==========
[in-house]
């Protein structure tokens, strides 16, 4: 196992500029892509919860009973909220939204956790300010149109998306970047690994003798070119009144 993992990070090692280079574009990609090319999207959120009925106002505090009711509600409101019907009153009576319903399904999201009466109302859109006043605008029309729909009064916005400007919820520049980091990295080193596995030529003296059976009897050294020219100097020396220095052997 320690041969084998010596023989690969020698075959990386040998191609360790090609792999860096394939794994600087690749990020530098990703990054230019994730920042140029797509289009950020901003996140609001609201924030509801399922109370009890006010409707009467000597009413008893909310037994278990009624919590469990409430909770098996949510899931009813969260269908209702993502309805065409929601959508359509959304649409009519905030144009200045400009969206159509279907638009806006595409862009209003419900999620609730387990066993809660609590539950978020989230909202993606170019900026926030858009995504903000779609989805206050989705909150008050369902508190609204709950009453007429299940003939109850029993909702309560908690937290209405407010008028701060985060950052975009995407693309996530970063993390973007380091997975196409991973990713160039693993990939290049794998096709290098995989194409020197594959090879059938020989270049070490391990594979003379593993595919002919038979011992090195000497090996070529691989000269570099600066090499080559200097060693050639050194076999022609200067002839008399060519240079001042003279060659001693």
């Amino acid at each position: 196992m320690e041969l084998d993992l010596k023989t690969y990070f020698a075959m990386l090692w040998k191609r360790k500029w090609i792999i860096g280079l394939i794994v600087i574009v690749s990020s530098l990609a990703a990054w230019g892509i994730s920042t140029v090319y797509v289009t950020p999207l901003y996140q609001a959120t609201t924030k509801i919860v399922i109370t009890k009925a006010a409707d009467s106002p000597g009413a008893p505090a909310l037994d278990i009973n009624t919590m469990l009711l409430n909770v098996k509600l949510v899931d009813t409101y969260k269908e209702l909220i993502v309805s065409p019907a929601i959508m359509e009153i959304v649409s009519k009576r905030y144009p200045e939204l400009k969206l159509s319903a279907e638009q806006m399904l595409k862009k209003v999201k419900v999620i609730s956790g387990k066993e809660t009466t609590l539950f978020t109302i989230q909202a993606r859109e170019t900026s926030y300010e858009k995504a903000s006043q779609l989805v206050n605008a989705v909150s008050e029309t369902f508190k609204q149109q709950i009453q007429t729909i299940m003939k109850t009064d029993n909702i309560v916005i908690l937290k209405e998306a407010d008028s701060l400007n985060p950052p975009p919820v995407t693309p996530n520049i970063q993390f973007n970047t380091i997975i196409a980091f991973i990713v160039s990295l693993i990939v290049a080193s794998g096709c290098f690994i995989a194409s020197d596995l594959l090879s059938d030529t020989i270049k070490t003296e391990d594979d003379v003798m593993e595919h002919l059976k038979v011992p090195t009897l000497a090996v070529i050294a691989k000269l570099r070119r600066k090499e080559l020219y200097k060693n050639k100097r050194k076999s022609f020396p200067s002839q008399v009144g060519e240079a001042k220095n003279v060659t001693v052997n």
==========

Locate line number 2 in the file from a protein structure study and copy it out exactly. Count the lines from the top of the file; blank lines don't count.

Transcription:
């Protein structure tokens, strides 16, 4: 196992500029892509919860009973909220939204956790300010149109998306970047690994003798070119009144 993992990070090692280079574009990609090319999207959120009925106002505090009711509600409101019907009153009576319903399904999201009466109302859109006043605008029309729909009064916005400007919820520049980091990295080193596995030529003296059976009897050294020219100097020396220095052997 320690041969084998010596023989690969020698075959990386040998191609360790090609792999860096394939794994600087690749990020530098990703990054230019994730920042140029797509289009950020901003996140609001609201924030509801399922109370009890006010409707009467000597009413008893909310037994278990009624919590469990409430909770098996949510899931009813969260269908209702993502309805065409929601959508359509959304649409009519905030144009200045400009969206159509279907638009806006595409862009209003419900999620609730387990066993809660609590539950978020989230909202993606170019900026926030858009995504903000779609989805206050989705909150008050369902508190609204709950009453007429299940003939109850029993909702309560908690937290209405407010008028701060985060950052975009995407693309996530970063993390973007380091997975196409991973990713160039693993990939290049794998096709290098995989194409020197594959090879059938020989270049070490391990594979003379593993595919002919038979011992090195000497090996070529691989000269570099600066090499080559200097060693050639050194076999022609200067002839008399060519240079001042003279060659001693």